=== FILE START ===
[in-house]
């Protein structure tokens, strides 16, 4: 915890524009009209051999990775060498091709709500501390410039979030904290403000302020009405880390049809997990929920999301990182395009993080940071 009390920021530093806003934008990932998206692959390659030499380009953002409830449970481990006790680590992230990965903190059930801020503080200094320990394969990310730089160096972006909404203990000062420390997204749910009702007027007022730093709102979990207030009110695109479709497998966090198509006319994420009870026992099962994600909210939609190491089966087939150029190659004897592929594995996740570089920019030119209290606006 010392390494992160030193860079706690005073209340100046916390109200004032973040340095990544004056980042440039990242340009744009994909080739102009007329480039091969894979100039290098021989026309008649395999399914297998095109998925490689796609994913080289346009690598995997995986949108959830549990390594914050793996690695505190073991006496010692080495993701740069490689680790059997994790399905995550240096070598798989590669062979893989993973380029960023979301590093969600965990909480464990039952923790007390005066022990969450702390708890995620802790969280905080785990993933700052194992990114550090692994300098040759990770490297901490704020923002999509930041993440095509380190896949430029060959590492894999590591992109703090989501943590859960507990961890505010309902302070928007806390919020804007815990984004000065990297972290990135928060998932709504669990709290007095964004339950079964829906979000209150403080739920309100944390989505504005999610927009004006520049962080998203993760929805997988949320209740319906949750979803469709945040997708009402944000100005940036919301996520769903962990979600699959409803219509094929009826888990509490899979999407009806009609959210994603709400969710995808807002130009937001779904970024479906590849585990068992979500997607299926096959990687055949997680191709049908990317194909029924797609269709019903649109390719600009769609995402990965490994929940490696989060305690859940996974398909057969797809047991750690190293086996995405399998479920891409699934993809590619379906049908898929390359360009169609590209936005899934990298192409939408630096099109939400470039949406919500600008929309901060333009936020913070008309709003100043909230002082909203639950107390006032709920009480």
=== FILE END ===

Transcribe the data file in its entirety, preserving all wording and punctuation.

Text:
[in-house]
């Protein structure tokens, strides 16, 4: 915890524009009209051999990775060498091709709500501390410039979030904290403000302020009405880390049809997990929920999301990182395009993080940071 009390920021530093806003934008990932998206692959390659030499380009953002409830449970481990006790680590992230990965903190059930801020503080200094320990394969990310730089160096972006909404203990000062420390997204749910009702007027007022730093709102979990207030009110695109479709497998966090198509006319994420009870026992099962994600909210939609190491089966087939150029190659004897592929594995996740570089920019030119209290606006 010392390494992160030193860079706690005073209340100046916390109200004032973040340095990544004056980042440039990242340009744009994909080739102009007329480039091969894979100039290098021989026309008649395999399914297998095109998925490689796609994913080289346009690598995997995986949108959830549990390594914050793996690695505190073991006496010692080495993701740069490689680790059997994790399905995550240096070598798989590669062979893989993973380029960023979301590093969600965990909480464990039952923790007390005066022990969450702390708890995620802790969280905080785990993933700052194992990114550090692994300098040759990770490297901490704020923002999509930041993440095509380190896949430029060959590492894999590591992109703090989501943590859960507990961890505010309902302070928007806390919020804007815990984004000065990297972290990135928060998932709504669990709290007095964004339950079964829906979000209150403080739920309100944390989505504005999610927009004006520049962080998203993760929805997988949320209740319906949750979803469709945040997708009402944000100005940036919301996520769903962990979600699959409803219509094929009826888990509490899979999407009806009609959210994603709400969710995808807002130009937001779904970024479906590849585990068992979500997607299926096959990687055949997680191709049908990317194909029924797609269709019903649109390719600009769609995402990965490994929940490696989060305690859940996974398909057969797809047991750690190293086996995405399998479920891409699934993809590619379906049908898929390359360009169609590209936005899934990298192409939408630096099109939400470039949406919500600008929309901060333009936020913070008309709003100043909230002082909203639950107390006032709920009480």